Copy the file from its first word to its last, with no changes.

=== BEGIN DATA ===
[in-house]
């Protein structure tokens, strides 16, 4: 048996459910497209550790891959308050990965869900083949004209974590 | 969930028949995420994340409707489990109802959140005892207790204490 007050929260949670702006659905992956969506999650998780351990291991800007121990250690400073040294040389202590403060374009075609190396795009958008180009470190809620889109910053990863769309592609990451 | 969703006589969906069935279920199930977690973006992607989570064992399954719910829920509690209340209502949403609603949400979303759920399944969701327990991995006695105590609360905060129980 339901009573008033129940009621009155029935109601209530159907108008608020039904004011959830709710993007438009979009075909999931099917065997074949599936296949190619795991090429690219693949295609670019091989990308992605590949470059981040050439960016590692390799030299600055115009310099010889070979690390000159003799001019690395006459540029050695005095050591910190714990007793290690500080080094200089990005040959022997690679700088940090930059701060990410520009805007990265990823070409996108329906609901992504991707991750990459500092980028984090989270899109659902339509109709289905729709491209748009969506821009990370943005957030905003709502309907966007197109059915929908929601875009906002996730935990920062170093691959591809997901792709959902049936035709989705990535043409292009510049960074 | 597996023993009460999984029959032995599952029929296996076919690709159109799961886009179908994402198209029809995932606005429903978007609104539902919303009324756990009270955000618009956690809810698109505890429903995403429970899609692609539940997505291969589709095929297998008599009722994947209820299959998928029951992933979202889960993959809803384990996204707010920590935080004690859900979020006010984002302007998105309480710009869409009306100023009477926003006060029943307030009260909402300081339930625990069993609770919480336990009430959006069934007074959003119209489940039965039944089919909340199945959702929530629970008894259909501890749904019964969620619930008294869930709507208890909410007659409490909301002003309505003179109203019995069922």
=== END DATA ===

[in-house]
């Protein structure tokens, strides 16, 4: 048996459910497209550790891959308050990965869900083949004209974590 | 969930028949995420994340409707489990109802959140005892207790204490 007050929260949670702006659905992956969506999650998780351990291991800007121990250690400073040294040389202590403060374009075609190396795009958008180009470190809620889109910053990863769309592609990451 | 969703006589969906069935279920199930977690973006992607989570064992399954719910829920509690209340209502949403609603949400979303759920399944969701327990991995006695105590609360905060129980 339901009573008033129940009621009155029935109601209530159907108008608020039904004011959830709710993007438009979009075909999931099917065997074949599936296949190619795991090429690219693949295609670019091989990308992605590949470059981040050439960016590692390799030299600055115009310099010889070979690390000159003799001019690395006459540029050695005095050591910190714990007793290690500080080094200089990005040959022997690679700088940090930059701060990410520009805007990265990823070409996108329906609901992504991707991750990459500092980028984090989270899109659902339509109709289905729709491209748009969506821009990370943005957030905003709502309907966007197109059915929908929601875009906002996730935990920062170093691959591809997901792709959902049936035709989705990535043409292009510049960074 | 597996023993009460999984029959032995599952029929296996076919690709159109799961886009179908994402198209029809995932606005429903978007609104539902919303009324756990009270955000618009956690809810698109505890429903995403429970899609692609539940997505291969589709095929297998008599009722994947209820299959998928029951992933979202889960993959809803384990996204707010920590935080004690859900979020006010984002302007998105309480710009869409009306100023009477926003006060029943307030009260909402300081339930625990069993609770919480336990009430959006069934007074959003119209489940039965039944089919909340199945959702929530629970008894259909501890749904019964969620619930008294869930709507208890909410007659409490909301002003309505003179109203019995069922």